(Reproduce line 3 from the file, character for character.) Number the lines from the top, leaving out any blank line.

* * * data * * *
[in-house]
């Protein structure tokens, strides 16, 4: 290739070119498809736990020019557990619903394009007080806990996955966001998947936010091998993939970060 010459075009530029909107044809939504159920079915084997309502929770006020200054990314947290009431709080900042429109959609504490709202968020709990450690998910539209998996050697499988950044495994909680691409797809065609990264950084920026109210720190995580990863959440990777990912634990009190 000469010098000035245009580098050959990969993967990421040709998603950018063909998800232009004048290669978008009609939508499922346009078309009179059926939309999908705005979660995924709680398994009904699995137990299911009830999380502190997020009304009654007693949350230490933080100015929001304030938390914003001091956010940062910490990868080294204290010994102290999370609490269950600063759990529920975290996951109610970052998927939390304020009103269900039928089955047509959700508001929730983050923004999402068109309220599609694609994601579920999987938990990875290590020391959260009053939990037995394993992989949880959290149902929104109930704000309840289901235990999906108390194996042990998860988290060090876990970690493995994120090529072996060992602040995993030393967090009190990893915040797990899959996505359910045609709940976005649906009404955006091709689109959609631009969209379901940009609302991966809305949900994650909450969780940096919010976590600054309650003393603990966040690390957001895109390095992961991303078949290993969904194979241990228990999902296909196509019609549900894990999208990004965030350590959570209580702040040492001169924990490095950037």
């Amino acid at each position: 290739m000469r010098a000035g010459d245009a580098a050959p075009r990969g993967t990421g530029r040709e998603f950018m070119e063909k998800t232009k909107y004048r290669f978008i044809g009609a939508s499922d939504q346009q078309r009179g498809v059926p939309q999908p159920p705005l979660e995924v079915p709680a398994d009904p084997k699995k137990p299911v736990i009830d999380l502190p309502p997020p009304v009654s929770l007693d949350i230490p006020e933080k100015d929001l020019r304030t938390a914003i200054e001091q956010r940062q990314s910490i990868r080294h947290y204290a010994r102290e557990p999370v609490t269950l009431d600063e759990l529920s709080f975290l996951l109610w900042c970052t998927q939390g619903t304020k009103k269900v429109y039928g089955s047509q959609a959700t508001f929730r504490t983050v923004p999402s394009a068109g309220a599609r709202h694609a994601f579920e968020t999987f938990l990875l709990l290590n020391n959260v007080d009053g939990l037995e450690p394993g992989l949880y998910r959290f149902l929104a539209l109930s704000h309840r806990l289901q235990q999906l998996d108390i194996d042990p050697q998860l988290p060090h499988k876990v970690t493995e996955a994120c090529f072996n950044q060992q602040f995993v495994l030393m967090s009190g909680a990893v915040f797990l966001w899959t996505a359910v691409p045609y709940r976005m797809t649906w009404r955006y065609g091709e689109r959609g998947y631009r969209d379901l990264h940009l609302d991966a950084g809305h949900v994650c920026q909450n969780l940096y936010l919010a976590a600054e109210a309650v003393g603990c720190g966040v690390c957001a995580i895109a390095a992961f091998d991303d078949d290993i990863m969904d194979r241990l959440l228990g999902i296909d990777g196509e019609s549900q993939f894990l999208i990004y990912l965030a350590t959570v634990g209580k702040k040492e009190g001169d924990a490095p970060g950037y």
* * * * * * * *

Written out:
């Amino acid at each position: 290739m000469r010098a000035g010459d245009a580098a050959p075009r990969g993967t990421g530029r040709e998603f950018m070119e063909k998800t232009k909107y004048r290669f978008i044809g009609a939508s499922d939504q346009q078309r009179g498809v059926p939309q999908p159920p705005l979660e995924v079915p709680a398994d009904p084997k699995k137990p299911v736990i009830d999380l502190p309502p997020p009304v009654s929770l007693d949350i230490p006020e933080k100015d929001l020019r304030t938390a914003i200054e001091q956010r940062q990314s910490i990868r080294h947290y204290a010994r102290e557990p999370v609490t269950l009431d600063e759990l529920s709080f975290l996951l109610w900042c970052t998927q939390g619903t304020k009103k269900v429109y039928g089955s047509q959609a959700t508001f929730r504490t983050v923004p999402s394009a068109g309220a599609r709202h694609a994601f579920e968020t999987f938990l990875l709990l290590n020391n959260v007080d009053g939990l037995e450690p394993g992989l949880y998910r959290f149902l929104a539209l109930s704000h309840r806990l289901q235990q999906l998996d108390i194996d042990p050697q998860l988290p060090h499988k876990v970690t493995e996955a994120c090529f072996n950044q060992q602040f995993v495994l030393m967090s009190g909680a990893v915040f797990l966001w899959t996505a359910v691409p045609y709940r976005m797809t649906w009404r955006y065609g091709e689109r959609g998947y631009r969209d379901l990264h940009l609302d991966a950084g809305h949900v994650c920026q909450n969780l940096y936010l919010a976590a600054e109210a309650v003393g603990c720190g966040v690390c957001a995580i895109a390095a992961f091998d991303d078949d290993i990863m969904d194979r241990l959440l228990g999902i296909d990777g196509e019609s549900q993939f894990l999208i990004y990912l965030a350590t959570v634990g209580k702040k040492e009190g001169d924990a490095p970060g950037y």